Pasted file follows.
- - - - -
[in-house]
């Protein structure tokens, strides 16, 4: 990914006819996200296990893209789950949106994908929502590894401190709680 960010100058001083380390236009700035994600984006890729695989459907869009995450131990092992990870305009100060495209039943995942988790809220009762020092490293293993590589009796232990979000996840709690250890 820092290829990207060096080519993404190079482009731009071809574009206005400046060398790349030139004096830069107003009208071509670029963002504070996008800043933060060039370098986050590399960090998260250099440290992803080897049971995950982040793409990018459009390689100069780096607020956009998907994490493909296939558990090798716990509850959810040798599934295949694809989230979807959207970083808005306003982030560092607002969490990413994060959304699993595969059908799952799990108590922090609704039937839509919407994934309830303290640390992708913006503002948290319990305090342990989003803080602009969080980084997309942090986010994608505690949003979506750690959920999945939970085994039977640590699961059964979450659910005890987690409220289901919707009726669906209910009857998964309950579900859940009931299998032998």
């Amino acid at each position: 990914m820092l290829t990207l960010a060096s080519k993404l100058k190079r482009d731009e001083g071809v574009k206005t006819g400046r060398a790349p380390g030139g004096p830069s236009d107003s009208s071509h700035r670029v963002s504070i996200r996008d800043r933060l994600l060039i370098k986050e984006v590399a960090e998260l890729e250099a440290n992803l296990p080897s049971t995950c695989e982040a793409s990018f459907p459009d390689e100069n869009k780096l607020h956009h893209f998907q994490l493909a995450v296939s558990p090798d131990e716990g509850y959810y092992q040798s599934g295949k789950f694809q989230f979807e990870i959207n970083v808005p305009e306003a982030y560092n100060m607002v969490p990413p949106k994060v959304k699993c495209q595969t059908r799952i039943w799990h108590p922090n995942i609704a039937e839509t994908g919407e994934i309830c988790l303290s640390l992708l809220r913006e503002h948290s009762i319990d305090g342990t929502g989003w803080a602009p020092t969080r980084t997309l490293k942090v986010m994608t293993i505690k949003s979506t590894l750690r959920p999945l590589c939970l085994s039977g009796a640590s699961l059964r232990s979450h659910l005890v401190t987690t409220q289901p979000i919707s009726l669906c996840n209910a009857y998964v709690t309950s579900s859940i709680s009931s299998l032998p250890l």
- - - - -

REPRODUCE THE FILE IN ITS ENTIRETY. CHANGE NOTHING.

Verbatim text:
[in-house]
């Protein structure tokens, strides 16, 4: 990914006819996200296990893209789950949106994908929502590894401190709680 960010100058001083380390236009700035994600984006890729695989459907869009995450131990092992990870305009100060495209039943995942988790809220009762020092490293293993590589009796232990979000996840709690250890 820092290829990207060096080519993404190079482009731009071809574009206005400046060398790349030139004096830069107003009208071509670029963002504070996008800043933060060039370098986050590399960090998260250099440290992803080897049971995950982040793409990018459009390689100069780096607020956009998907994490493909296939558990090798716990509850959810040798599934295949694809989230979807959207970083808005306003982030560092607002969490990413994060959304699993595969059908799952799990108590922090609704039937839509919407994934309830303290640390992708913006503002948290319990305090342990989003803080602009969080980084997309942090986010994608505690949003979506750690959920999945939970085994039977640590699961059964979450659910005890987690409220289901919707009726669906209910009857998964309950579900859940009931299998032998």
């Amino acid at each position: 990914m820092l290829t990207l960010a060096s080519k993404l100058k190079r482009d731009e001083g071809v574009k206005t006819g400046r060398a790349p380390g030139g004096p830069s236009d107003s009208s071509h700035r670029v963002s504070i996200r996008d800043r933060l994600l060039i370098k986050e984006v590399a960090e998260l890729e250099a440290n992803l296990p080897s049971t995950c695989e982040a793409s990018f459907p459009d390689e100069n869009k780096l607020h956009h893209f998907q994490l493909a995450v296939s558990p090798d131990e716990g509850y959810y092992q040798s599934g295949k789950f694809q989230f979807e990870i959207n970083v808005p305009e306003a982030y560092n100060m607002v969490p990413p949106k994060v959304k699993c495209q595969t059908r799952i039943w799990h108590p922090n995942i609704a039937e839509t994908g919407e994934i309830c988790l303290s640390l992708l809220r913006e503002h948290s009762i319990d305090g342990t929502g989003w803080a602009p020092t969080r980084t997309l490293k942090v986010m994608t293993i505690k949003s979506t590894l750690r959920p999945l590589c939970l085994s039977g009796a640590s699961l059964r232990s979450h659910l005890v401190t987690t409220q289901p979000i919707s009726l669906c996840n209910a009857y998964v709690t309950s579900s859940i709680s009931s299998l032998p250890l």